The song “Heart of Gold” was written during a time in Young’s life when he was dating actress Carrie Snodgrass and was, by all accounts, very happy in that relationship. This blissful state of mind is reflected in lyrics that speak to the value he placed upon people who possessed character and forth-rightness. The ironic thing about “Heart of Gold” is that one of the people Neil Young was most inspired by, when it came to writing this song, was Bob Dylan. *(Note the prominent use of his harmonica). And yet, Bob Dylan didn’t like listening to this song because he felt it was too similar in structure and sound to the type of songs he was singing and releasing then.

As for Neil Young, the success of this song unnerved him. As it went to #1, he was immediately asked by fans to play it for them everywhere he performed, to the exclusion of his prior work. As well, he was hounded by record executives who strongly encouraged him to write “Heart of Gold”-Part II. So, being ever the contrarian that he is, Neil Young decided, right then and there, that mainstream success was abhorrent to him and therefore, that he would never willingly aim for, what he called, “the middle of the road”. Young stated that he preferred the ditch, to the middle of the road, and, as a result, his next three albums (“Journey Through the Past”, “Time Fades Away” and “On The Beach”) veered far away from the spotlight and have become known as his “Ditch Trilogy”.

Curmudgeonly or not, we are all better off for Young having taken an introspective look into his own life and heart with “Harvest” which, as it turned out, was the biggest selling album in America in 1972. As a bit of trivia before we go, Neil Young had some famous help on “Heart of Gold”. Singing back-up on the song were up and coming singers named Linda Ronstadt and James Taylor. As the story goes, Ronstadt and Taylor were in Nashville in order to appear on a TV special with Johnny Cash. Nashville was where Neil Young recorded, “Harvest”. As Young worked his way through “Heart of Gold”, he and his producer felt the song needed some harmony. It so happened that the Johnny Cash special was being taped not far from where Young was recording “Heart of Gold” and so, Taylor and Ronstadt were asked to pop over if time allowed. Well, time must have allowed because both singers can be heard in the background of this song if you listen carefully.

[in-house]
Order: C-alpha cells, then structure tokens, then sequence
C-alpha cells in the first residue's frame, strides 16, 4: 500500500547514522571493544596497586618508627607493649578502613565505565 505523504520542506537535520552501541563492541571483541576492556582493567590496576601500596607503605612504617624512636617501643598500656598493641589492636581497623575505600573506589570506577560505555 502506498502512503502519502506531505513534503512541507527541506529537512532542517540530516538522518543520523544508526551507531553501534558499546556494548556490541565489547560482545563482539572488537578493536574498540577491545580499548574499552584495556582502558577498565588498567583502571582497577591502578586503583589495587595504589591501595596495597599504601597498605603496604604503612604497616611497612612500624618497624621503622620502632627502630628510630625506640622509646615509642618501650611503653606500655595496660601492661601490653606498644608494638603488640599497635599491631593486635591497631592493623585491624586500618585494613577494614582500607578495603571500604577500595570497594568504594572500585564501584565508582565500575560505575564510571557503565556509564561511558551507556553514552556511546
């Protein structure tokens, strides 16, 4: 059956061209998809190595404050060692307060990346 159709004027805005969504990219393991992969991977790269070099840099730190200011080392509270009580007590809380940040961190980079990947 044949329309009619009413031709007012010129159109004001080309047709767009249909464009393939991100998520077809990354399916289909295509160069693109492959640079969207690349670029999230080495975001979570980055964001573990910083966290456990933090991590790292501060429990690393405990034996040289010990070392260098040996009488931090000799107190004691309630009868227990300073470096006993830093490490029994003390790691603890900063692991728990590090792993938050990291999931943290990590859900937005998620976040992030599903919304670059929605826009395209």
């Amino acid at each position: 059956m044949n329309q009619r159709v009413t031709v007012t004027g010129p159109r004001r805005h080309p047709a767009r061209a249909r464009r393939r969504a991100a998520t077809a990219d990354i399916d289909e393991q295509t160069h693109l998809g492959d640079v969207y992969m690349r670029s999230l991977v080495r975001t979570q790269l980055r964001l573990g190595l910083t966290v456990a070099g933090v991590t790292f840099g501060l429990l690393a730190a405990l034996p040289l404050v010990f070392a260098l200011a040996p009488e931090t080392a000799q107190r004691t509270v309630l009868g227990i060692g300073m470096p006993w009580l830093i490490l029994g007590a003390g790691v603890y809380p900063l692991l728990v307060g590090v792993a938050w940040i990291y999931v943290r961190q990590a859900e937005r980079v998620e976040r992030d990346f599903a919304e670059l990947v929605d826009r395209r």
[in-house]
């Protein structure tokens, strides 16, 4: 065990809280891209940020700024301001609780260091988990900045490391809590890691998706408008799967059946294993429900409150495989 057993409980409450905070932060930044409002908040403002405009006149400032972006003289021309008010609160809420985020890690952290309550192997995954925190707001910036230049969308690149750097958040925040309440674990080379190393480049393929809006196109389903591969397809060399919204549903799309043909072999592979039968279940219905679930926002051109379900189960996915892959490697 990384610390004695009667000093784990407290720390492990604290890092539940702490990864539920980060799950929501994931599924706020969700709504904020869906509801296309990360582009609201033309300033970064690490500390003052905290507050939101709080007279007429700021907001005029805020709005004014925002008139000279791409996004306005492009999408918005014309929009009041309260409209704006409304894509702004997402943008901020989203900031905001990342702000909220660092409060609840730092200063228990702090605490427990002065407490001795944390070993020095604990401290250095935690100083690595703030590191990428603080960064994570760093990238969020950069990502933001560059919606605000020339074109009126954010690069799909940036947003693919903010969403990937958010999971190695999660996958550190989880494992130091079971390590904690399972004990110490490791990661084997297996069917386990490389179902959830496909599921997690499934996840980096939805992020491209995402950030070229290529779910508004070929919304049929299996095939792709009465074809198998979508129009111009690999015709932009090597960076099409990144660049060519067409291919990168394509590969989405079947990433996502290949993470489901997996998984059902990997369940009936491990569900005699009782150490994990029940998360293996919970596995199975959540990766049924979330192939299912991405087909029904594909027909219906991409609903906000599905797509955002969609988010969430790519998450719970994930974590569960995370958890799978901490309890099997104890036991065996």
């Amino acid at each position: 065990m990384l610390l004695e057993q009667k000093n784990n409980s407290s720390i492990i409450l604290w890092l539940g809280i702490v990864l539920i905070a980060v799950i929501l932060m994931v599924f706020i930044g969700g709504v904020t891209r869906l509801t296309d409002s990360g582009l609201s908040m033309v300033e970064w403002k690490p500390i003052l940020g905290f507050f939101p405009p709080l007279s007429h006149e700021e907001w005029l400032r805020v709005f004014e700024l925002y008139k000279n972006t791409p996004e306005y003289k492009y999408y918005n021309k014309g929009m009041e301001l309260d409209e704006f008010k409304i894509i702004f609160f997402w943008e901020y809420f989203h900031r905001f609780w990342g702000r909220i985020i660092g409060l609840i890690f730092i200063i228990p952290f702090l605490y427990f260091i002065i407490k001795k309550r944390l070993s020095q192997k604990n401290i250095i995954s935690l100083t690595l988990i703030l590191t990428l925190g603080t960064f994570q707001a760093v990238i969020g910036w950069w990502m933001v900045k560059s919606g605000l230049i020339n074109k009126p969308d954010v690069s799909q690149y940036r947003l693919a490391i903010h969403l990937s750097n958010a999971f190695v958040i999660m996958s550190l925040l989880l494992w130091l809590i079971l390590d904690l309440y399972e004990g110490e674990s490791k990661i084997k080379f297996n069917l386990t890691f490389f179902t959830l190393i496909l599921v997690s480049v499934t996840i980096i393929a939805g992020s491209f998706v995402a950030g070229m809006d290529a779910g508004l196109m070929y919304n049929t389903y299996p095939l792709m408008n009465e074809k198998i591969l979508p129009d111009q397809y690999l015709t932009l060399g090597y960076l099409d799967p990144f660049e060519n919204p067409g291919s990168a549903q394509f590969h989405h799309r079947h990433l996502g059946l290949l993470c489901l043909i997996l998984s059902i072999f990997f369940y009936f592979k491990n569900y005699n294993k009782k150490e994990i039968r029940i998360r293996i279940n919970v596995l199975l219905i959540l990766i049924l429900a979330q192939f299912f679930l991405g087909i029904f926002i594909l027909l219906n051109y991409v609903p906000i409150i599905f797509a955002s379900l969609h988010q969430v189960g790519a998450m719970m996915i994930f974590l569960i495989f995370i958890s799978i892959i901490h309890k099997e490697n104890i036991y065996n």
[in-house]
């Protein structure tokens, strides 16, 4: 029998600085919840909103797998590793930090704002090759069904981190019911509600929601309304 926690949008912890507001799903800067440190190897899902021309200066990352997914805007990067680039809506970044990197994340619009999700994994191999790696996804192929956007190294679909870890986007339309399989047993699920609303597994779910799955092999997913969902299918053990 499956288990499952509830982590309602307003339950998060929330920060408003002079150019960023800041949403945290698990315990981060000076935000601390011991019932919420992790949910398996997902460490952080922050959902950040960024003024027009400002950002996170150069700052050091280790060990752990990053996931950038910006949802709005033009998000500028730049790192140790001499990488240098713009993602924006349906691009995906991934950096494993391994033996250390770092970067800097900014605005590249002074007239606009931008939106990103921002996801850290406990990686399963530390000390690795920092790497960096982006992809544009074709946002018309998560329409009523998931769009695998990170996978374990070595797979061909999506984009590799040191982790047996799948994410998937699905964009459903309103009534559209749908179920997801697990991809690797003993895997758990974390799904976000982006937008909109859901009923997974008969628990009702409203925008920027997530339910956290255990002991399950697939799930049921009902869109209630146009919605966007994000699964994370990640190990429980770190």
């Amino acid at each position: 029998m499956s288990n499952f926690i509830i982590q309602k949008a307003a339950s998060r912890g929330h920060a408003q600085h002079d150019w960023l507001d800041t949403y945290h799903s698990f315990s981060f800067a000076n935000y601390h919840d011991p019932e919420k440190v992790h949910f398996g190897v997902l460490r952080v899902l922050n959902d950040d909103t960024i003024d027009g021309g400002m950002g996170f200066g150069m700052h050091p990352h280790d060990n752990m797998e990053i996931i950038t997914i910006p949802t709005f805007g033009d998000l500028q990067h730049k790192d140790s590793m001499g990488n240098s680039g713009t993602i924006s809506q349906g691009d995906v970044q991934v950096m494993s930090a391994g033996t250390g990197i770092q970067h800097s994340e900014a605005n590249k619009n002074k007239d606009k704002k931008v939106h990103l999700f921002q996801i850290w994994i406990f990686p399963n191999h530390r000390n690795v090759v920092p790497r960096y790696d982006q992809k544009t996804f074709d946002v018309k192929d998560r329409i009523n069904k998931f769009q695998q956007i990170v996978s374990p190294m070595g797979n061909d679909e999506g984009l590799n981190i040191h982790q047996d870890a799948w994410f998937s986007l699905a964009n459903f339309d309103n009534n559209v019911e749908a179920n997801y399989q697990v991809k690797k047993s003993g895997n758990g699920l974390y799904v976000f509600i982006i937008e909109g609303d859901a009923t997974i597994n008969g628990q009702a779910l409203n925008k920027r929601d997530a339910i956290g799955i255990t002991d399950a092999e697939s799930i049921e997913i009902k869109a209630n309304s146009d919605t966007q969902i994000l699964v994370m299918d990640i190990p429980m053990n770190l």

So, there you have it. A #1 hit song about finding blissful happiness turned out to not be the blessing that Neil Young desired. But, it did confirm for him that he valued his independence fiercely and would be willing to make certain career decisions with integrity and independence in mind. I am sure if you were to ask any Spotify executive right about now, they would agree that Mr. Young still commands respect for being the type of person who puts principles above profits. So, without further delay, let’s all listen to the only song ever to reach #1 for Neil Young, “Heart of Gold” from the Album of the Year for 1072, “Harvest”. Enjoy.

The link to the video for the song, “Heart of Gold”, can be found here.

The link to the official website for Neil Young, can be found here.

The link to the official website for Rolling Stone Magazine, can be found here.